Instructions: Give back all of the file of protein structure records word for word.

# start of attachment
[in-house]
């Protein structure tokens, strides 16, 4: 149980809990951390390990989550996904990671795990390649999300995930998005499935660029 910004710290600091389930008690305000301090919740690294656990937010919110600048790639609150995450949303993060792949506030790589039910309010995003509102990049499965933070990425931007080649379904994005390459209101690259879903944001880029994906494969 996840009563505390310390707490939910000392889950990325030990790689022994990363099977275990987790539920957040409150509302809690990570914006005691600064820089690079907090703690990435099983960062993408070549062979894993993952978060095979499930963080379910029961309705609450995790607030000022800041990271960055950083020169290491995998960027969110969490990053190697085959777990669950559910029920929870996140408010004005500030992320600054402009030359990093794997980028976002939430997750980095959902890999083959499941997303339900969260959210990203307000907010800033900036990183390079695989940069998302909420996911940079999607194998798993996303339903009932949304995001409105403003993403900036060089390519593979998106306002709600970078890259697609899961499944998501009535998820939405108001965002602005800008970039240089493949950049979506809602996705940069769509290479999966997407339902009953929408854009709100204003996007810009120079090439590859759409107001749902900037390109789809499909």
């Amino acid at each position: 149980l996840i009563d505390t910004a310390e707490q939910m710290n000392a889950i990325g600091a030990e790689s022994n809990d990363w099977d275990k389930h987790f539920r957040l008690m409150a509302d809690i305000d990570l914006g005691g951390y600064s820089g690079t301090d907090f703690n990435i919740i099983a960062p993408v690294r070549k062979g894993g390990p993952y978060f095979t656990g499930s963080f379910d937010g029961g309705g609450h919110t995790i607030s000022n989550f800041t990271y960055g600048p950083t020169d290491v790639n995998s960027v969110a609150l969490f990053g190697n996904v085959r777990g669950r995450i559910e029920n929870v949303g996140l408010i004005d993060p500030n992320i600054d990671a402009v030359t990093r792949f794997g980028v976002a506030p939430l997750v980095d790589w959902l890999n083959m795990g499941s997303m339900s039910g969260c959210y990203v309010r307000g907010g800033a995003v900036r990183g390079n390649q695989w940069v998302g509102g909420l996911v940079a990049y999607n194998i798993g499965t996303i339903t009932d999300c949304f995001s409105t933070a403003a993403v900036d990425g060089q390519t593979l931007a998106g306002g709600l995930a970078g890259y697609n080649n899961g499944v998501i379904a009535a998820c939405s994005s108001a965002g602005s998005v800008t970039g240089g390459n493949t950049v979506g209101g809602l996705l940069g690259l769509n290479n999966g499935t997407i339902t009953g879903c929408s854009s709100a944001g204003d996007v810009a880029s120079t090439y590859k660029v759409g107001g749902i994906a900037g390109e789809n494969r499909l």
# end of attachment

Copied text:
[in-house]
């Protein structure tokens, strides 16, 4: 149980809990951390390990989550996904990671795990390649999300995930998005499935660029 910004710290600091389930008690305000301090919740690294656990937010919110600048790639609150995450949303993060792949506030790589039910309010995003509102990049499965933070990425931007080649379904994005390459209101690259879903944001880029994906494969 996840009563505390310390707490939910000392889950990325030990790689022994990363099977275990987790539920957040409150509302809690990570914006005691600064820089690079907090703690990435099983960062993408070549062979894993993952978060095979499930963080379910029961309705609450995790607030000022800041990271960055950083020169290491995998960027969110969490990053190697085959777990669950559910029920929870996140408010004005500030992320600054402009030359990093794997980028976002939430997750980095959902890999083959499941997303339900969260959210990203307000907010800033900036990183390079695989940069998302909420996911940079999607194998798993996303339903009932949304995001409105403003993403900036060089390519593979998106306002709600970078890259697609899961499944998501009535998820939405108001965002602005800008970039240089493949950049979506809602996705940069769509290479999966997407339902009953929408854009709100204003996007810009120079090439590859759409107001749902900037390109789809499909």
């Amino acid at each position: 149980l996840i009563d505390t910004a310390e707490q939910m710290n000392a889950i990325g600091a030990e790689s022994n809990d990363w099977d275990k389930h987790f539920r957040l008690m409150a509302d809690i305000d990570l914006g005691g951390y600064s820089g690079t301090d907090f703690n990435i919740i099983a960062p993408v690294r070549k062979g894993g390990p993952y978060f095979t656990g499930s963080f379910d937010g029961g309705g609450h919110t995790i607030s000022n989550f800041t990271y960055g600048p950083t020169d290491v790639n995998s960027v969110a609150l969490f990053g190697n996904v085959r777990g669950r995450i559910e029920n929870v949303g996140l408010i004005d993060p500030n992320i600054d990671a402009v030359t990093r792949f794997g980028v976002a506030p939430l997750v980095d790589w959902l890999n083959m795990g499941s997303m339900s039910g969260c959210y990203v309010r307000g907010g800033a995003v900036r990183g390079n390649q695989w940069v998302g509102g909420l996911v940079a990049y999607n194998i798993g499965t996303i339903t009932d999300c949304f995001s409105t933070a403003a993403v900036d990425g060089q390519t593979l931007a998106g306002g709600l995930a970078g890259y697609n080649n899961g499944v998501i379904a009535a998820c939405s994005s108001a965002g602005s998005v800008t970039g240089g390459n493949t950049v979506g209101g809602l996705l940069g690259l769509n290479n999966g499935t997407i339902t009953g879903c929408s854009s709100a944001g204003d996007v810009a880029s120079t090439y590859k660029v759409g107001g749902i994906a900037g390109e789809n494969r499909l």